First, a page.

Malala Yousafzai, the Pakistani schoolgirl activist who has become a world champion of girls' rights, called Friday for the World Bank to make education its top priority.
Seated on a stage with World Bank President Jim Yong Kim in a one-on-one presentation in Washington, the 16-year-old delivered a poised, articulate and impassioned plea for children's education.
Asked by Kim for her advice to the World Bank, Malala noted that organizations spend much of their money on health, AIDS and other programs.
"But I think all those organizations must make education their top priority," she said.
Such a focus would fight child labor, child trafficking, poverty and AIDS, all at once, she argued.
Kim, who has called her "a powerful symbol of hope", announced the World Bank was donating $200,000 to the Malala Fund, a foundation she launched to help girls around the world go to school and promote universal access to education.
Malala said she decided to create the fund because she needed to do "work on the ground," in addition to speaking out about the issues.
She also is promoting her memoir, out this month -- "I Am Malala: The Girl Who Stood Up for Education and Was Shot by the Taliban."
Malala was shot in the head by the Pakistani Taliban on October 9, 2012, for speaking out against their ideology.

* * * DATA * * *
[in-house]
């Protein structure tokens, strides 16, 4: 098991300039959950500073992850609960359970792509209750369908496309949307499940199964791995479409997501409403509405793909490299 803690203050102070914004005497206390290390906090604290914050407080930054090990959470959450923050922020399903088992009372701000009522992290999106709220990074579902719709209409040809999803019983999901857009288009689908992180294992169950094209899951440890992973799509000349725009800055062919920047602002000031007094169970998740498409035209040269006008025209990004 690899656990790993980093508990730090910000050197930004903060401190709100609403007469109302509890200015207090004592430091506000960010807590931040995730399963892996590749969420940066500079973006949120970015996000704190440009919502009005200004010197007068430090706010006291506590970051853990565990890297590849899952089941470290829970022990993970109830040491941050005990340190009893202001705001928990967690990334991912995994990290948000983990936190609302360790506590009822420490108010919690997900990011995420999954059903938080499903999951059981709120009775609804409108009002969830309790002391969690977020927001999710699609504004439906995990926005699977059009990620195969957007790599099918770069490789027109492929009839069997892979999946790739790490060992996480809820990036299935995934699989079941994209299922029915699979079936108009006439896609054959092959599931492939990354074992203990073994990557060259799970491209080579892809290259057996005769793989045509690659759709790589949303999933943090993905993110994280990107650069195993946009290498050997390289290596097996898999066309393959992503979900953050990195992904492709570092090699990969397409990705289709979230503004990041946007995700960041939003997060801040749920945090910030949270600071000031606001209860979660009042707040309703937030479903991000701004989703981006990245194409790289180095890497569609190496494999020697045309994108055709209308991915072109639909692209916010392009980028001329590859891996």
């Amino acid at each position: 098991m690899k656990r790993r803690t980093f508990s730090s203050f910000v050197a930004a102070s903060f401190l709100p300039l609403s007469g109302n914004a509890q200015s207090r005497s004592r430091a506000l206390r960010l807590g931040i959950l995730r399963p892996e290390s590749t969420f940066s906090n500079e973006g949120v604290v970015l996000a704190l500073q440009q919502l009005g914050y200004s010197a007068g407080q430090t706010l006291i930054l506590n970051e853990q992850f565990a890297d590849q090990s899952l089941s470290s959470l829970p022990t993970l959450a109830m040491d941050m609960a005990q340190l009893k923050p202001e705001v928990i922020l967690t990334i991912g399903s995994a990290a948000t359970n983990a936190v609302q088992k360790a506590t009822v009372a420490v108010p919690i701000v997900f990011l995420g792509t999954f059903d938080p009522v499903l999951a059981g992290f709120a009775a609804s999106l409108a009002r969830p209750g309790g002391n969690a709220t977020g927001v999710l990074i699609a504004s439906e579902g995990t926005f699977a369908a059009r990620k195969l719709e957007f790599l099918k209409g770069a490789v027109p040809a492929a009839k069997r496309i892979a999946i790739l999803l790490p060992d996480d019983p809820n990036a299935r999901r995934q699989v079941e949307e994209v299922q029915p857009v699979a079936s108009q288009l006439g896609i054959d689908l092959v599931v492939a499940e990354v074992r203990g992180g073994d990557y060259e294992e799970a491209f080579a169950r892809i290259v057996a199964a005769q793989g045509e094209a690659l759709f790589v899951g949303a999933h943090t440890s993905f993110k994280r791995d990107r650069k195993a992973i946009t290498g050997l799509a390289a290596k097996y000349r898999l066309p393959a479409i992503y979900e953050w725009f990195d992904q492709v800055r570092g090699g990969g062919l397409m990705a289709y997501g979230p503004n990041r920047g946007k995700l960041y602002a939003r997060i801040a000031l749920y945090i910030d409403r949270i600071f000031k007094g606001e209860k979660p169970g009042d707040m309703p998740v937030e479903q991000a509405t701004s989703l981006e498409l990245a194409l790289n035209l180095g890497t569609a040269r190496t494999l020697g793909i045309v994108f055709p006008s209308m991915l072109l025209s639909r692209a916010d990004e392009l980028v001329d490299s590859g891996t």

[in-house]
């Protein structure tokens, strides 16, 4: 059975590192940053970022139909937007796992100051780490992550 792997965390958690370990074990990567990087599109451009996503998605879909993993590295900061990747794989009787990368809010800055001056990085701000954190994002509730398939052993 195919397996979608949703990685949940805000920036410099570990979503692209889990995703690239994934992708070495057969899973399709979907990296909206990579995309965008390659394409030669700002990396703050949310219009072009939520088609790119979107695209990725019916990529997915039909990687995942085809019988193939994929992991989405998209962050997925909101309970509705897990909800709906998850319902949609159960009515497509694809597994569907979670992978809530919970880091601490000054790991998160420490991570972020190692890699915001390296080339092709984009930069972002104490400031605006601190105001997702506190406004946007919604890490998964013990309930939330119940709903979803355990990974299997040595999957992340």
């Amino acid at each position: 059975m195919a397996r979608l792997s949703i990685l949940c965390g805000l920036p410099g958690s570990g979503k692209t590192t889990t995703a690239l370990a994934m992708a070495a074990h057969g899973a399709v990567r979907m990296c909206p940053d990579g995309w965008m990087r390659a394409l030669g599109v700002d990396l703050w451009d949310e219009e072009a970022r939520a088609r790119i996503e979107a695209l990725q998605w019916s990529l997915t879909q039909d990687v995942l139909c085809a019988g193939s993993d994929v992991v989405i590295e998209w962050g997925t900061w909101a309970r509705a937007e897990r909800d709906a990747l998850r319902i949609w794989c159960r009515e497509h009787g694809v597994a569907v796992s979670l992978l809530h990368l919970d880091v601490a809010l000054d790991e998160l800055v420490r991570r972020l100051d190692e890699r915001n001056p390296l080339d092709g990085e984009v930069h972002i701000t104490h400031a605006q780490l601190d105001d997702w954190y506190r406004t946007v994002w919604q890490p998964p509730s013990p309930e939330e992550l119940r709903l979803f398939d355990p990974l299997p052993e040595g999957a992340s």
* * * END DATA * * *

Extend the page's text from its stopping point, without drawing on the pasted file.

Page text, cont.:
She recalled to a packed audience at the World Bank that her father campaigned for women's rights in a Pakistani society that favors sons. She realized when she was about 13 and 14 that the Taliban might attack her father for his support of women and started to prepare for an attack against herself.
"If a Talib comes, he has a gun and he's going to shoot me, I will tell him, then shoot me, but listen to me first. Listen to my voice... And I will tell him that I want even education for their sons and daughters. I'm not speaking against them. I'm not against any person. I am against their ideology... why are they against education?"
The remarkable journey of the young girl from Pakistan, now feted worldwide and walking in the halls of power, has drawn the ire of the Taliban.
Speculation mounted recently that she would be awarded the Nobel Peace Prize. But instead, it went to the Organization for the Prohibition of Chemical Weapons on Friday.
The Tehreek-e-Taliban Pakistan proclaimed they were "delighted" that she missed out on the prize. On Thursday, the TTP had threatened to kill her "even in America or the UK" after she won the European Union's prestigious Sakharov human rights prize.
Malala, who used to want to become a doctor, now says her goal is to be a politician to effect change.
"I believe that today's dreams become tomorrow's realities."
Also Friday, Malala met with President Barack Obama at the White House, following which the first family hailed her for "inspiring and passionate" work on behalf of girls in Pakistan.
Malala took the opportunity to express her concerns about US drone attacks, telling Obama they were "fueling terrorism."
Washington has used drone strikes to target Islamist militants in Pakistan's semi-autonomous northwestern tribal belt, saying Taliban and Al-Qaeda operatives pose a threat to Afghanistan and the West.
"Innocent victims are killed in these acts, and they lead to resentment among the Pakistani people," Malala said in a statement.
"If we refocus efforts on education it will make a big impact."
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